Chris Doyle - who writes cruising guides for the area - had a map and directions to this hilltop peak called Chapeau Carre. It was the second highest peak on the island – 945 feet! I prepared by looking on my friends blogs to see what they all wore for this type of trek! Shorts and tank tops with sneaks, Tevas or Keen shoes seemed to be the normal hiking attire.
I packed a backpack with a towel, insect repellent, sunscreen, antiseptic lotion packets, bandaids, Swiss Army Knife, flashlight, antibacterial hand wash, two bottles of frozen water, money, one energy bar and one pack of cheese crackers, an linen hankie, chapstick and of course a copy of the map and directions.
My friend with my backpack!
I think my backpack weighted 20 lbs!
I’d never done this before – but I was prepared!
No one else brought a backpack!
I thought when Chris Doyle had said the trail took 2-3 hours – that he meant one way – but I found out that was total time! Cap was enjoying the idea of an entire day to himself…..haha
I donned my hat and climbed aboard Banjo’s dinghy and off we went to town and the start of the trek. It was already 85 degrees and as we left the water and went inland, the wind started to die down.  Hot!

I stayed with the cow!
There were about 12 of us walking together. We walked along the flat roadway and made a couple of turns and in no time we were climbing upwards as the road inclined.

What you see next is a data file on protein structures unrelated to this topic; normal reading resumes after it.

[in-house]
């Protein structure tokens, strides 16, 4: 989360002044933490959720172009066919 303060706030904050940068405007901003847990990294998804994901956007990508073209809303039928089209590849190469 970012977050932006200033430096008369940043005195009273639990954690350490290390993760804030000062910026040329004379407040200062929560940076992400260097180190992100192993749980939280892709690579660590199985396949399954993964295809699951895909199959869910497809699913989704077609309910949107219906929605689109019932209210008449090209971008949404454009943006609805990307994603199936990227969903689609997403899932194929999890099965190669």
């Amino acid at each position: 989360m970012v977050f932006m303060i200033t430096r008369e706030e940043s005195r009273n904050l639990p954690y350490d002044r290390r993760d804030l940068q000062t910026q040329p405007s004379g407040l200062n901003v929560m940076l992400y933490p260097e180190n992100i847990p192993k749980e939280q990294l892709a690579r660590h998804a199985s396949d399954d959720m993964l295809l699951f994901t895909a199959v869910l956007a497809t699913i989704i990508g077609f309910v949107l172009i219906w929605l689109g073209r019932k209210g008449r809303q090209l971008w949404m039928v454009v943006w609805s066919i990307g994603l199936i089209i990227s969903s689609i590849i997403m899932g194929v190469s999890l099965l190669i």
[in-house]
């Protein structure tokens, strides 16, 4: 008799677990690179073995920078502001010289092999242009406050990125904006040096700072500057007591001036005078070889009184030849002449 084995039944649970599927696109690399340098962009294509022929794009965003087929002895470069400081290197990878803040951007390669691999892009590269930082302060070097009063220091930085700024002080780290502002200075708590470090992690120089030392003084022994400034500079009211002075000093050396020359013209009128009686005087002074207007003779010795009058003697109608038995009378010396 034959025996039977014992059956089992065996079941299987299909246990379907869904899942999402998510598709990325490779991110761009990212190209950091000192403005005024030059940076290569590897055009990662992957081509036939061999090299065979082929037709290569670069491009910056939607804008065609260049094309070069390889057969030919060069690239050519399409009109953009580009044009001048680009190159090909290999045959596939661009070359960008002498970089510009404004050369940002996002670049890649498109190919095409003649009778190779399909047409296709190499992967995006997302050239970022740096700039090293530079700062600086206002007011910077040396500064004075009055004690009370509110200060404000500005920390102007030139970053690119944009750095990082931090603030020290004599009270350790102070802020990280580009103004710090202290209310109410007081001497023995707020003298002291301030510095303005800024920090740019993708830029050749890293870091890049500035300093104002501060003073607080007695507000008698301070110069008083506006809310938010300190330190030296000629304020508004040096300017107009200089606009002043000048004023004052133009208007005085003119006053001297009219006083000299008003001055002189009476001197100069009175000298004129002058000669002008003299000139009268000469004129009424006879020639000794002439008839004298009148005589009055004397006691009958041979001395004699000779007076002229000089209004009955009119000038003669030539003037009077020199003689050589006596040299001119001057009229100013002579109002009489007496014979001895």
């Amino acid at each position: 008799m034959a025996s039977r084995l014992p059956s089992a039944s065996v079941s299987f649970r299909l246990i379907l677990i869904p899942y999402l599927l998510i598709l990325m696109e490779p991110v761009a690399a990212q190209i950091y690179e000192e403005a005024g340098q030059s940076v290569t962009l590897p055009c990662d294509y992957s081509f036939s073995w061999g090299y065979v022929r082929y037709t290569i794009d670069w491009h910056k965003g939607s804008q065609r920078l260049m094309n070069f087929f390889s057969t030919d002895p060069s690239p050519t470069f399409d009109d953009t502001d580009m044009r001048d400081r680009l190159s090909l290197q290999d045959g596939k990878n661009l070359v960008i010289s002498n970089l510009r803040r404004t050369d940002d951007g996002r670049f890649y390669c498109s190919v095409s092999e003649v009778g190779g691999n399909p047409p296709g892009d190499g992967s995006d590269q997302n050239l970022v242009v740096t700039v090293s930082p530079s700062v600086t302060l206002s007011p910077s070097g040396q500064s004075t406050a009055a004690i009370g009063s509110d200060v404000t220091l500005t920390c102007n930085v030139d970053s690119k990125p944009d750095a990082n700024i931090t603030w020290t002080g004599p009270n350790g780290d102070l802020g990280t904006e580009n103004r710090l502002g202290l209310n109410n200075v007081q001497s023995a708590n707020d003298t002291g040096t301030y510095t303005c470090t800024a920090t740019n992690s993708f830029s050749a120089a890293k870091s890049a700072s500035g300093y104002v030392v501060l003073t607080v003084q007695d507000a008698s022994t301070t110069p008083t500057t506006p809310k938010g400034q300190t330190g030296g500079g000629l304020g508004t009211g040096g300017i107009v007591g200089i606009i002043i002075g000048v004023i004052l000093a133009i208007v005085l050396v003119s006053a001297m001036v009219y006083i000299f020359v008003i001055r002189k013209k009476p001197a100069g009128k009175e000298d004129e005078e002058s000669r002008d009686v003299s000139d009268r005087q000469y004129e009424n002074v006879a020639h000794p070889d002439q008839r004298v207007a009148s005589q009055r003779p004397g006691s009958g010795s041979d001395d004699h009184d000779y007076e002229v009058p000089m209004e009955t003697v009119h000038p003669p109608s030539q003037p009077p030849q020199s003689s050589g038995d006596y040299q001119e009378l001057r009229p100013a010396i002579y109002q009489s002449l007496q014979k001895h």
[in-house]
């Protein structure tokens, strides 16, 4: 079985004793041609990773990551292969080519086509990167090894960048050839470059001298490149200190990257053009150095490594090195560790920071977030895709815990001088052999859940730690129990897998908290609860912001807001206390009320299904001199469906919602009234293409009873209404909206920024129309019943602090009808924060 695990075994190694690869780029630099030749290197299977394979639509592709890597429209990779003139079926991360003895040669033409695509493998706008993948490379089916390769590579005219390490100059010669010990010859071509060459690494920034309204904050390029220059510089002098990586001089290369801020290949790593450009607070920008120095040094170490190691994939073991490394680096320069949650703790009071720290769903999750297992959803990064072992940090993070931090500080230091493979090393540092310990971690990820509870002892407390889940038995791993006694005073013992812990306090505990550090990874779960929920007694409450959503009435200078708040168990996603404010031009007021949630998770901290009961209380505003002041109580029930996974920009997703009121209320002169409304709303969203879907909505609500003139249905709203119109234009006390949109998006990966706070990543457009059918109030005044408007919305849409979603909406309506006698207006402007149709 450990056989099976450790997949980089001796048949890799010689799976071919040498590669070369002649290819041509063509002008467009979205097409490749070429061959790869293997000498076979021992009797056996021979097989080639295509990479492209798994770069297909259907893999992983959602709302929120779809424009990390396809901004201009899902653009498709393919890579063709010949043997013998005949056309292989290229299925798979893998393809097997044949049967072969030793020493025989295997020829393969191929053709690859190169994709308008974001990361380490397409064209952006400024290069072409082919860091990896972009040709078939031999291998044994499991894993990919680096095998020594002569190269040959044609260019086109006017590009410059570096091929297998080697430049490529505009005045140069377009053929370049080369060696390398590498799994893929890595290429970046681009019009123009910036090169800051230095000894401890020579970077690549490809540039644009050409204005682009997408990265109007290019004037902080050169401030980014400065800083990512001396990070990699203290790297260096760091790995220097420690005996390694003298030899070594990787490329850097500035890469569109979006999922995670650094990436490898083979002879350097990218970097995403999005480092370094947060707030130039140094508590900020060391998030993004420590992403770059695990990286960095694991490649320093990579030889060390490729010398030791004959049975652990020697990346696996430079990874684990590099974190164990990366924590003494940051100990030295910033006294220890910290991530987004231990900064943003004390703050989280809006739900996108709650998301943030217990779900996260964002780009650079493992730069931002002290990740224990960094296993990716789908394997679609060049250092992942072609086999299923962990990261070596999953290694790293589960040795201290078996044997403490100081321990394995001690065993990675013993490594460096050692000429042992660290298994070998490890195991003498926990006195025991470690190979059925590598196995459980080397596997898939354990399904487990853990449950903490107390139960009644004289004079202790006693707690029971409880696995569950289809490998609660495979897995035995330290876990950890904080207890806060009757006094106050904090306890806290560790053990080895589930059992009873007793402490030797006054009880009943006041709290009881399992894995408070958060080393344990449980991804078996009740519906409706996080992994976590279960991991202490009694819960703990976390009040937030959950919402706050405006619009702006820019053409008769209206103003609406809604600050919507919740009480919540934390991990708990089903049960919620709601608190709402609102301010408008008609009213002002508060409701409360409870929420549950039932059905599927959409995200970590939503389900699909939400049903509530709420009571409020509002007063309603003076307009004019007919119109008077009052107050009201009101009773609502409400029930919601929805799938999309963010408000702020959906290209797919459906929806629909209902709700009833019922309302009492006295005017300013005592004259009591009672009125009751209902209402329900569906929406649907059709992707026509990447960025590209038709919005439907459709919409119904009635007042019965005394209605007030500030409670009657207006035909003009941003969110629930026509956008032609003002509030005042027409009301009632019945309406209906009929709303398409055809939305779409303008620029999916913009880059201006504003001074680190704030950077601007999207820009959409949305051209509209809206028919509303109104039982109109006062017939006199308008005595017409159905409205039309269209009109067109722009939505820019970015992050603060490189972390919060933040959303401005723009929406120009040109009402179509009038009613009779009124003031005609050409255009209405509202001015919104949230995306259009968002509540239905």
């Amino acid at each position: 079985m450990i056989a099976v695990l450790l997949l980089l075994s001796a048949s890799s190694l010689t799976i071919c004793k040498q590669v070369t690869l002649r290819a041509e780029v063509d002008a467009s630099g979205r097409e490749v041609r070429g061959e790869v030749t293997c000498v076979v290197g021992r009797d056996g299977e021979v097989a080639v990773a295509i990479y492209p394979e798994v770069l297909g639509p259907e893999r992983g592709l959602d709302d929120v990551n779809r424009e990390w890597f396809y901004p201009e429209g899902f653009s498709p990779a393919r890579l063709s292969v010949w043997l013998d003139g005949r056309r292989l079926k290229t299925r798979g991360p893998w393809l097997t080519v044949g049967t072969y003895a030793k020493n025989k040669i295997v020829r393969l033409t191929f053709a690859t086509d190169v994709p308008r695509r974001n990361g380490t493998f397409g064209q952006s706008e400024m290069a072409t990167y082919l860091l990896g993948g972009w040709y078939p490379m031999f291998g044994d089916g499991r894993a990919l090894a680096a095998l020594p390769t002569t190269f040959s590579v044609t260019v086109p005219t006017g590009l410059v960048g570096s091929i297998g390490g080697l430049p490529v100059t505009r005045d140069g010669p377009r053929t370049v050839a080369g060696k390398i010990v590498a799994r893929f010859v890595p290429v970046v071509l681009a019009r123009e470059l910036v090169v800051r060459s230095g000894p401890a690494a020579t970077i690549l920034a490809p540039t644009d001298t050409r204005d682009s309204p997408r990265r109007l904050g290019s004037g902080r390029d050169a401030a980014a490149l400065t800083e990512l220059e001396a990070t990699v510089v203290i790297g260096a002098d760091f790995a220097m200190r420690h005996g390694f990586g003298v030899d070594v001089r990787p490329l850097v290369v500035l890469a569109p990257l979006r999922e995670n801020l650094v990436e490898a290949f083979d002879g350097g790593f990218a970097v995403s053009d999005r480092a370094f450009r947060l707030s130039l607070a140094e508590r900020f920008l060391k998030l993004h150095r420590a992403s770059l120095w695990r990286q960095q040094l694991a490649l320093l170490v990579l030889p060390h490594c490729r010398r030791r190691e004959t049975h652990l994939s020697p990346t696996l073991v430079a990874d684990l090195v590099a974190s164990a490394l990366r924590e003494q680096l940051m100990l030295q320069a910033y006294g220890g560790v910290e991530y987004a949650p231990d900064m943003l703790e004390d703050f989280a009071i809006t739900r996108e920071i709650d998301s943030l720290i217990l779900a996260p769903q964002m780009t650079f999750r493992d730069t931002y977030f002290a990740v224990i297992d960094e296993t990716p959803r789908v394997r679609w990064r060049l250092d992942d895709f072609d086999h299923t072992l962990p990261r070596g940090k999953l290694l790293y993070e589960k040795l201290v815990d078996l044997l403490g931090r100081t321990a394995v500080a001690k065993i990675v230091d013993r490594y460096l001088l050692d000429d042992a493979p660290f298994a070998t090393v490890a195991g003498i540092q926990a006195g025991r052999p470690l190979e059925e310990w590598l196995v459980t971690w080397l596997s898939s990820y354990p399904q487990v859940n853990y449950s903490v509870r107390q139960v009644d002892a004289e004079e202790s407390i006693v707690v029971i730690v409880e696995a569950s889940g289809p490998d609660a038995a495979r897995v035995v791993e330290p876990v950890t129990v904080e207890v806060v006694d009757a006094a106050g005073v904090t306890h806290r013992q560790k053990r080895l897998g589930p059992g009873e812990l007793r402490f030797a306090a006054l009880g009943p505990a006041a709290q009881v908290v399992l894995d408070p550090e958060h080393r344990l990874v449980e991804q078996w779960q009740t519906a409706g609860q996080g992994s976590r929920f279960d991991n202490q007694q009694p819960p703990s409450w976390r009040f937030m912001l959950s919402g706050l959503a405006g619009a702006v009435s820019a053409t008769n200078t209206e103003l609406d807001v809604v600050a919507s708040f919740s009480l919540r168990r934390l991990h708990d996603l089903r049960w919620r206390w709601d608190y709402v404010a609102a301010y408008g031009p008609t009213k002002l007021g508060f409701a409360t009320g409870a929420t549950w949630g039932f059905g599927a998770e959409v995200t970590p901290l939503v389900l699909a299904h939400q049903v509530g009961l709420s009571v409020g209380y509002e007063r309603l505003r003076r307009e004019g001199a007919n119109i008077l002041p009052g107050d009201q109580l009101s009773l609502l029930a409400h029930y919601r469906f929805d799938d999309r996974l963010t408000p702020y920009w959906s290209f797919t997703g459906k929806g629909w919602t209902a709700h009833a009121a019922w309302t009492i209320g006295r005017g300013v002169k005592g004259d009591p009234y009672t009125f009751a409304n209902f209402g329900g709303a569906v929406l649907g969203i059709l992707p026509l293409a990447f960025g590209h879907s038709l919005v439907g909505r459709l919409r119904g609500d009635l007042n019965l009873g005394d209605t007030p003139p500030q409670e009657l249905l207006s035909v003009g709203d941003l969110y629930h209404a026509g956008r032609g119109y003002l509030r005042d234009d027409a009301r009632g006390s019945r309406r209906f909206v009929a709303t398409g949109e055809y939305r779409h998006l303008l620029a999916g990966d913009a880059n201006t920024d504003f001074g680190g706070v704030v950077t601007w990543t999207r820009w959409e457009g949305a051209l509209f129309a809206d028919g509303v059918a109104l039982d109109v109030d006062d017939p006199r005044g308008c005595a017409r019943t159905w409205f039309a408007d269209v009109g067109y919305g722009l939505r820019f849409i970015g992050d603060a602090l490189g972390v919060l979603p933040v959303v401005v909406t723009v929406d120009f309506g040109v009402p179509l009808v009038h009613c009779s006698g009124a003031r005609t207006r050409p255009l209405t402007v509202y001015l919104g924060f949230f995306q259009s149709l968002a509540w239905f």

That hike was sheer torture for me! – did I tell you I don’t normally exercise? For some reason I thought it would be easy. Ha! I started huffing and puffing after the first turn – and that was on the street! Then the road totally disappeared and a rock road continued for a short way. By this time I was starting to sweat and getting short of breath! I was constantly wiping my face and neck with my hankie (is that hiking gear?!).  I was at the end of the pack – the last walker! Then the rocky road turned to just a dirt path and grass. We passed some goats in the field and then some cows tied to a tree on a long line. The group was kind enough to wait up for me as I continued to lag behind. Then I’d catch up – they had all had their rest – so we continued on without me getting a break… Oh well – I’ve got to die somehow! One of the women in the group took pity on me and offered to carry my backpack. I think she was 20 – whatever – but I wasn’t quitting!  
View of Tyrrel Bay from our walk

There were incredible views at every turn and so much nature to experience. Once we neared the trees of the heavily wooded part – the mosquitoes were horrendous. “I brought bug spay – if anyone wants any”, I panted.  Well- I was now everybody’s best friend!  So sppph- sppph and everyone was covered and ready for the last part of the climb to the top. – Except me- I knew my limits. My face was purple, my clothes were soaked and I was gasping like a three-pack-a day smoker- despite the fact that I’ve never smoked!  So I didn’t do the entire hill – I got to about 750ft and that seemed good enough! I waited in the field with the cows until the group made it to the top and back down again.